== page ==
Family dramas take a backseat in BollywoodNovember 14th, 2008 - 10:36 am ICT by IANS
New Delhi, Nov 14 (IANS) It’s a genre that gave Indian audiences mega hits down the decades like “Bobby”, “Silsila”, “Pyar Jhukta Nahin”, “Maine Pyar Kiya” and “Beta”. But the family drama, once a surefire way to succeed in Bollywood, now seems to be fading out.”This is a time when filmmakers are experimenting with other subjects and themes. Nobody wants to stick to a particular genre,” director Kunal Kohli who has enthralled audiences with films like “Hum Tum” and “Fanaa”, told IANS on phone from Mumbai.
Film critic Taran Adarsh said: “People are making films on more contemporary subjects as they feel there are already so many family-oriented shows on TV; so why would the audience like to watch the same thing all over again on the silver screen?”
There were “Gharana”, “Khandan” and “Pyaar Ka Saagar” in the 1960s. In the 70s, which were dominated by Amitabh Bachchan’s action movies, films like “Kabhi Kabhie”, “Abhiman” and “Parichay” also made their mark.
Actors like Jeetendra, Dharmendra, Hema Malini, Rekha, Jaya Bachchan gave stellar performances in family dramas.
The mid-1980s and 90s were a time when this genre ruled the roost with films like “Silsila”, “Chandni”, “Qayamat Se Qayamat Tak”, “Pyar Jhukta Nahin”, “Dil” and many more.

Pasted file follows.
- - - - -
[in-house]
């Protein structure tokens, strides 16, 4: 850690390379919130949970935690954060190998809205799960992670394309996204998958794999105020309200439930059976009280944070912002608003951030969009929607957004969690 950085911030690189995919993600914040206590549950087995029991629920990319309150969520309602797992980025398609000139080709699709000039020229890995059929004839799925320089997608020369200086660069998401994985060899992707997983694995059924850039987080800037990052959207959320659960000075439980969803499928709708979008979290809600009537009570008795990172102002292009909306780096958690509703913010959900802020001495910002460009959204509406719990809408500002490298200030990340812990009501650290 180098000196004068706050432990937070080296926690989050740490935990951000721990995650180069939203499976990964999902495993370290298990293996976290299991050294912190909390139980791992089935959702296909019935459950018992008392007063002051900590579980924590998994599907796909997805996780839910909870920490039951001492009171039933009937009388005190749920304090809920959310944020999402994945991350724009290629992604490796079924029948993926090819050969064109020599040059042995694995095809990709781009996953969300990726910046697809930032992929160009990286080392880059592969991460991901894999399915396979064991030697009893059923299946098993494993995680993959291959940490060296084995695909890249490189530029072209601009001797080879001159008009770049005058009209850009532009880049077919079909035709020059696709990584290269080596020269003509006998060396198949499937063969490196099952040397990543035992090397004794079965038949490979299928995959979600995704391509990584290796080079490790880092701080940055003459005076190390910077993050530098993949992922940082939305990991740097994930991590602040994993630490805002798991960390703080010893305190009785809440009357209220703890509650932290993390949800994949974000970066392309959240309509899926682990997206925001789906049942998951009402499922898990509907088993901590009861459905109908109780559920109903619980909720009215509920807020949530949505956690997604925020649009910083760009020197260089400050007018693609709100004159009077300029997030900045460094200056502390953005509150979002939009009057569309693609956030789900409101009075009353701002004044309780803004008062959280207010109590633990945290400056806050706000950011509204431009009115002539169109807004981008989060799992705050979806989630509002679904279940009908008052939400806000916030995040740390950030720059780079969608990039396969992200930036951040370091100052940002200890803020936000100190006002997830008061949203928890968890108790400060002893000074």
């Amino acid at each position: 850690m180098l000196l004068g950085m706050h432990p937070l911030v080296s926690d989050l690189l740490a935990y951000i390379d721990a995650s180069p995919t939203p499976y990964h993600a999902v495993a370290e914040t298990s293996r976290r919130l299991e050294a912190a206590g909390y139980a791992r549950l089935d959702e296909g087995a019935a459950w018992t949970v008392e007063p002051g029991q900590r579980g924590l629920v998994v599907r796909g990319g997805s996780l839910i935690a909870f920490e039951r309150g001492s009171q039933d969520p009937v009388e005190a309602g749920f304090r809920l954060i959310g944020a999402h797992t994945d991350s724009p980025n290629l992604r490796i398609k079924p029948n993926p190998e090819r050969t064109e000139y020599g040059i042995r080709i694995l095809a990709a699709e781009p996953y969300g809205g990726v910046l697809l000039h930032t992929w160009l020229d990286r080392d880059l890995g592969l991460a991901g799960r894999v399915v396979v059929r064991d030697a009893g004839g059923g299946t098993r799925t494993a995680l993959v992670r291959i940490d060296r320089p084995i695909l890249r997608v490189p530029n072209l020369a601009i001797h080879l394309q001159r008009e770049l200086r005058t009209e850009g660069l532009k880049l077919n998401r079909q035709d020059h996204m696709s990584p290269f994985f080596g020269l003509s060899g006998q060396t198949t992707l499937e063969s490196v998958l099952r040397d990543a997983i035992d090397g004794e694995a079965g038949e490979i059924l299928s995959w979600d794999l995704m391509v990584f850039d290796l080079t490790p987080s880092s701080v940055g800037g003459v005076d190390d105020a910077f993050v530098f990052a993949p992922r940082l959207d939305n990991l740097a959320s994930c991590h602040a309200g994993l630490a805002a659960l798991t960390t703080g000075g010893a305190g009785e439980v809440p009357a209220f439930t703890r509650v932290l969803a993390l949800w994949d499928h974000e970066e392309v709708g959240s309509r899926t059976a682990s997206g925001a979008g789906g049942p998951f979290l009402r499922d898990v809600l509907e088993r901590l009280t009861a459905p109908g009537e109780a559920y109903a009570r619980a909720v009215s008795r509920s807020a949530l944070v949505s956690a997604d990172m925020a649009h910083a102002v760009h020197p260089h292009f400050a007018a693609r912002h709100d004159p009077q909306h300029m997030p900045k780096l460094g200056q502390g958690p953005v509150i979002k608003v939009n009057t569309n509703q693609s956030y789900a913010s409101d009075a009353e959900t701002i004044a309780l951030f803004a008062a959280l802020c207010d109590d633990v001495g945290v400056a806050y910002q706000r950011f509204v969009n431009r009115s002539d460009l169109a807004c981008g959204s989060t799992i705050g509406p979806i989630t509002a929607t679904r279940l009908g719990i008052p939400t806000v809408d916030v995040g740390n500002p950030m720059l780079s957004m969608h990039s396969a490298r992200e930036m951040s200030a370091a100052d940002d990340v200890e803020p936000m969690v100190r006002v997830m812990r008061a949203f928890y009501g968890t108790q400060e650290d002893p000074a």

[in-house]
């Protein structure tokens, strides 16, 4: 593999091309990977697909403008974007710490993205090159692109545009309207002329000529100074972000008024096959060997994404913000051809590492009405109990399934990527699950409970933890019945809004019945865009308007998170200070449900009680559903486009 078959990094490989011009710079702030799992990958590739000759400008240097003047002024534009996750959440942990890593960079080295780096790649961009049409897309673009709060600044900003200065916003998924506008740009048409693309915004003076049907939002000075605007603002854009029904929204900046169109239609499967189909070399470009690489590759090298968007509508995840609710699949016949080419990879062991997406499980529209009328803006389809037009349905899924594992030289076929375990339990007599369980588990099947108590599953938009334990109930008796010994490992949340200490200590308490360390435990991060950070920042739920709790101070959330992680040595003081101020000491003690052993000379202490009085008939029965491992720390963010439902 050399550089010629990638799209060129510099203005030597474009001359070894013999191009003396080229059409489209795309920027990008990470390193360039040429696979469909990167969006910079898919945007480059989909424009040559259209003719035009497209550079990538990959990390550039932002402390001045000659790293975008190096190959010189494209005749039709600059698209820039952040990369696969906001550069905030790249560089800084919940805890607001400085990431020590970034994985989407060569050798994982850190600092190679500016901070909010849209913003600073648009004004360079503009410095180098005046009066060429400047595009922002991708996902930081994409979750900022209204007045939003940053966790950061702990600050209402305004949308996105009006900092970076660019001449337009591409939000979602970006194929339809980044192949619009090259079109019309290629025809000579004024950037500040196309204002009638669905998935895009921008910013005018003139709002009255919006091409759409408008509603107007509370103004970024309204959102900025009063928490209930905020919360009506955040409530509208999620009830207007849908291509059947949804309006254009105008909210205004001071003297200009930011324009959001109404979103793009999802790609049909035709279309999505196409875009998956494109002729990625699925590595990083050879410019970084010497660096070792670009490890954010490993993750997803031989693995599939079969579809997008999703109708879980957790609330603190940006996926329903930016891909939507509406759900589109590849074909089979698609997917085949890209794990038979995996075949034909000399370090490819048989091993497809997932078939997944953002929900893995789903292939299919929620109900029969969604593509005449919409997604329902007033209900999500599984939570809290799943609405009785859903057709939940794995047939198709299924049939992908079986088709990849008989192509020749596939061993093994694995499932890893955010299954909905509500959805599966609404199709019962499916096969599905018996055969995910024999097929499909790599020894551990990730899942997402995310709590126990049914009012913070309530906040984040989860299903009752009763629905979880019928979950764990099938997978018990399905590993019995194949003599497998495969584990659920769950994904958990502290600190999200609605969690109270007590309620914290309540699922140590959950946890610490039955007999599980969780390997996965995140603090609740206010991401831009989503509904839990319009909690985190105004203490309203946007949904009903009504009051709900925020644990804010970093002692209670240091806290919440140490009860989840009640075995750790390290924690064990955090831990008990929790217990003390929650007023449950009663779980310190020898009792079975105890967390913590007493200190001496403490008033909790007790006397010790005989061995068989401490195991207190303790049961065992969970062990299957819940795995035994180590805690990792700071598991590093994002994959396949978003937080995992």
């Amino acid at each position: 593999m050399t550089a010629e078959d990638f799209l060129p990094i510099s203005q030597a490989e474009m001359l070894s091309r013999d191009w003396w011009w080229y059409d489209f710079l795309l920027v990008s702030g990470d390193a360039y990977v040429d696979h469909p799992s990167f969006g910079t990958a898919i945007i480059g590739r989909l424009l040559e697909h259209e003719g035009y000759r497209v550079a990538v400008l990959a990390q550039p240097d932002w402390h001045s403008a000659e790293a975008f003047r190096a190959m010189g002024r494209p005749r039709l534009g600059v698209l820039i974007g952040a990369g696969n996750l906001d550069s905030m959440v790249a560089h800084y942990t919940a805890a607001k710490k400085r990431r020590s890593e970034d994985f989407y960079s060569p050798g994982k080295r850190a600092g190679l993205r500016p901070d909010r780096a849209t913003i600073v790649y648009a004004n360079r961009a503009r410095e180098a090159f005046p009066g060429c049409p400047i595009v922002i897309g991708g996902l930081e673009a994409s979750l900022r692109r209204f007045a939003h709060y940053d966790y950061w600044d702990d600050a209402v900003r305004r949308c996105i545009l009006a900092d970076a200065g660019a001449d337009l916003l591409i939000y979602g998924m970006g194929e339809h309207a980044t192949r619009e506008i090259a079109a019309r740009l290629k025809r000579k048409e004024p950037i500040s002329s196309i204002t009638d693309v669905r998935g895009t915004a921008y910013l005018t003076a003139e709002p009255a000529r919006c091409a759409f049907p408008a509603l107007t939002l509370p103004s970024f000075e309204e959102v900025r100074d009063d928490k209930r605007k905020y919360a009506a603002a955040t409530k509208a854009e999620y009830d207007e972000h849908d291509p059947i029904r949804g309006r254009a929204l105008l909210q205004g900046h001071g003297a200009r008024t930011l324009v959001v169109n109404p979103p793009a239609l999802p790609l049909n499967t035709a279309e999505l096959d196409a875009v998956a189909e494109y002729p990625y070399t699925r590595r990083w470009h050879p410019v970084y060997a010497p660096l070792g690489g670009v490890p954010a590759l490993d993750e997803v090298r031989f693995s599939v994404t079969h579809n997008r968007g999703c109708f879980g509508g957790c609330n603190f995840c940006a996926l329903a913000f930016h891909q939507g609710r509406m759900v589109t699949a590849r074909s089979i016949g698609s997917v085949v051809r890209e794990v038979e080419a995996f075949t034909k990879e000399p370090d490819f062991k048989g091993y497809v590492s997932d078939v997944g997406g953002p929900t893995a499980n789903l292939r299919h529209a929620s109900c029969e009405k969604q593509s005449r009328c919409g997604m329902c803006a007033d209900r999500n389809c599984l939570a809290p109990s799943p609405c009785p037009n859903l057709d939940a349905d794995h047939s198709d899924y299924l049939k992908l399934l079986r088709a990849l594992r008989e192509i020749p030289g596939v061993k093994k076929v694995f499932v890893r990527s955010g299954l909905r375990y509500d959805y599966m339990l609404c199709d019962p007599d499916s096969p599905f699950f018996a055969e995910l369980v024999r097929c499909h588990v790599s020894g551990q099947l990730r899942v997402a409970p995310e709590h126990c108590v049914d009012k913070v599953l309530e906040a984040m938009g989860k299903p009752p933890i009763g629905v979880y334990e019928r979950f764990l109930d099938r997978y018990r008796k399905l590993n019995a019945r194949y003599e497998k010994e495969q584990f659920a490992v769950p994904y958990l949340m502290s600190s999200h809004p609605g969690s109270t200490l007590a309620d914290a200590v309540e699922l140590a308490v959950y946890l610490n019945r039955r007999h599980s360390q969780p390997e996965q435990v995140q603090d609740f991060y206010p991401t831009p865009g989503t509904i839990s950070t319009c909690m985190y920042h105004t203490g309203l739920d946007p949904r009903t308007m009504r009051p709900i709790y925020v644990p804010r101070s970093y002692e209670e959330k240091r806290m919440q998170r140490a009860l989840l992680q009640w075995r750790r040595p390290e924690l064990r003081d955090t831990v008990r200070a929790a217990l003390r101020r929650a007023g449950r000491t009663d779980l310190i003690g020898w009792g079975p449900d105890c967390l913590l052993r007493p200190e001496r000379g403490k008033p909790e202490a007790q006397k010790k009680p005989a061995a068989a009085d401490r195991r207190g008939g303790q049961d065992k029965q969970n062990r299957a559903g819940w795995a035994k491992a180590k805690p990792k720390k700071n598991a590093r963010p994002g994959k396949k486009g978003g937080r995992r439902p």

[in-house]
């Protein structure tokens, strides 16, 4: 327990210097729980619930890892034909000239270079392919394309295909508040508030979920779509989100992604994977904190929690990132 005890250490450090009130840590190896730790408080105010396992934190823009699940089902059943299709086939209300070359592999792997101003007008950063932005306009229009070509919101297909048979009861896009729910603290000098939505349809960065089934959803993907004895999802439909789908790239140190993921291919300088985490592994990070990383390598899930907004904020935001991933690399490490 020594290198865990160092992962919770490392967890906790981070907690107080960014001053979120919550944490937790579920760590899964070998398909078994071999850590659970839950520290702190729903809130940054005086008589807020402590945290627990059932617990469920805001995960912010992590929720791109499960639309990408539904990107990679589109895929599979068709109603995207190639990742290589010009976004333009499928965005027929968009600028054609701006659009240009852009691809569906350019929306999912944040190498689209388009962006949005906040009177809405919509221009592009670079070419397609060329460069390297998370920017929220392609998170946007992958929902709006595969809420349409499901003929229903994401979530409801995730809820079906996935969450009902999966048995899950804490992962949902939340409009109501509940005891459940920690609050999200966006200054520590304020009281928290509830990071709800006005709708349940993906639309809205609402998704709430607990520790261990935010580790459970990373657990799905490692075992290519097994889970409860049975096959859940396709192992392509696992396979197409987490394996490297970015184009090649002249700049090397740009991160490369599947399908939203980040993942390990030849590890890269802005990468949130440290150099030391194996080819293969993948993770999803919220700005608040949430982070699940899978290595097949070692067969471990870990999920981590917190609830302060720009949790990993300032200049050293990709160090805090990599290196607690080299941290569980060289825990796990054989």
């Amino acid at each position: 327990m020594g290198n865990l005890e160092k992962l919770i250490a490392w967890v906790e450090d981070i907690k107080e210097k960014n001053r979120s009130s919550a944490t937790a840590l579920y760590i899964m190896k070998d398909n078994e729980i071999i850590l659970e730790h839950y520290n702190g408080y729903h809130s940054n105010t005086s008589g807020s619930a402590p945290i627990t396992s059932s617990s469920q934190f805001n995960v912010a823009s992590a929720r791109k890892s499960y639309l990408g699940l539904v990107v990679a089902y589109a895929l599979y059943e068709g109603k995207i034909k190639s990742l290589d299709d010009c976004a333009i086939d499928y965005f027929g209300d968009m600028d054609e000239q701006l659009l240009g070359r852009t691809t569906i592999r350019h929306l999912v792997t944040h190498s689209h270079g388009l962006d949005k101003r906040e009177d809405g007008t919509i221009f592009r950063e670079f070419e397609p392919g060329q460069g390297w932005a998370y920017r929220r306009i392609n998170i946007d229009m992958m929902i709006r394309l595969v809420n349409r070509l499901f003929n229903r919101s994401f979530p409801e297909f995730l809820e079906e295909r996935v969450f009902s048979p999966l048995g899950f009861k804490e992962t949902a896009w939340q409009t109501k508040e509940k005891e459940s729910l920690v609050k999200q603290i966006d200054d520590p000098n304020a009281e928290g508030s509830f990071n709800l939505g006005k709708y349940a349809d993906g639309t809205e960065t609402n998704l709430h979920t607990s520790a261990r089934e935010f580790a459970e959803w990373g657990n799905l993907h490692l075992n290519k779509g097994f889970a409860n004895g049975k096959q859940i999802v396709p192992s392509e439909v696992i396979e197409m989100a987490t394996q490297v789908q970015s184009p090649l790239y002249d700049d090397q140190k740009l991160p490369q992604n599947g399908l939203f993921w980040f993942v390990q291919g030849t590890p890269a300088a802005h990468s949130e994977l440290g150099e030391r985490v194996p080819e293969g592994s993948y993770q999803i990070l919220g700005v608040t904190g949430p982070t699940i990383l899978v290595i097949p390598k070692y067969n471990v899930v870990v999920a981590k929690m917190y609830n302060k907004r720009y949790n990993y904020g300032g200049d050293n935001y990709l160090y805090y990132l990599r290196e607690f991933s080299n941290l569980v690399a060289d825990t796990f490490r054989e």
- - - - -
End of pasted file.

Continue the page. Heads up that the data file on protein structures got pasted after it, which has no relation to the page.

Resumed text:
In comparison, very few full-fledged family dramas are being made now.
Director Imtiaz Ali who was behind the blockbuster “Jab We Met” said: “It’s not entirely true that family dramas are missing. It’s just that they have changed form.
“They are not necessarily in the same format. We can say that now what we get to see in certain films is the new improved version of family dramas,” he said.
Top Bollywood production houses such as Dharma Productions and Yash Raj Films used to be known for romantic sagas on the big screen. Karan Johar made a name for himself with films like “Kabhi Khushi Kabhie Gham” and “Kuch Kuch Hota Hai”.
But they too have diverted their attention to individualistic and action-oriented storylines.
In an effort to exert a pull on youngsters, filmmakers are dealing with topics that appeal more to Gen X. Films like “Dhoom”, “Chak De! India” and “Dostana” among others are examples that hint at the diversion from family-oriented themes.
However, there are still a few who believe in the power of the genre.
“It is a cycle. At a given point of time, one type of films are made more than others. It’s all about the trend. But I know for sure that the trend of family dramas will come back,” feels Ravi Chopra, the director of the hit family drama “Baghban”.
Kaushik Ghatak, whose debut venture “Ek Vivah…Aisa Bhi”, which released recently, said, “New and different kinds of films are made today, but that doesn’t mean people are bored of watching family dramas. If made tastefully, they will result as box- office grossers.”
“Audiences still like watching films which depict our values and culture,” he added.
Rajshri Productions, which produced “Ek Vivaah…Aisa Bhi”, has been a pioneer in churning out stories that reflect Indian family traditions.
Under Rajshri, Sooraj Barjatya made blockbusters like “Maine Pyar Kiya”, “Hum Aapke Hain Koun” and most recently “Vivah”. Indian and overseas audiences alike lauded these movies.
“If someone tells me that family dramas will not do well in the overseas market, I will not buy that at all. Films should be well made and will definitely be appreciated,” said Ravi Chopra.
Ali, who is currently working on a romantic film starring Saif Ali Khan and Deepika Padukone, agreed: “Overseas audiences get their share of western content. So they are always looking forward to stories which depict our family values.”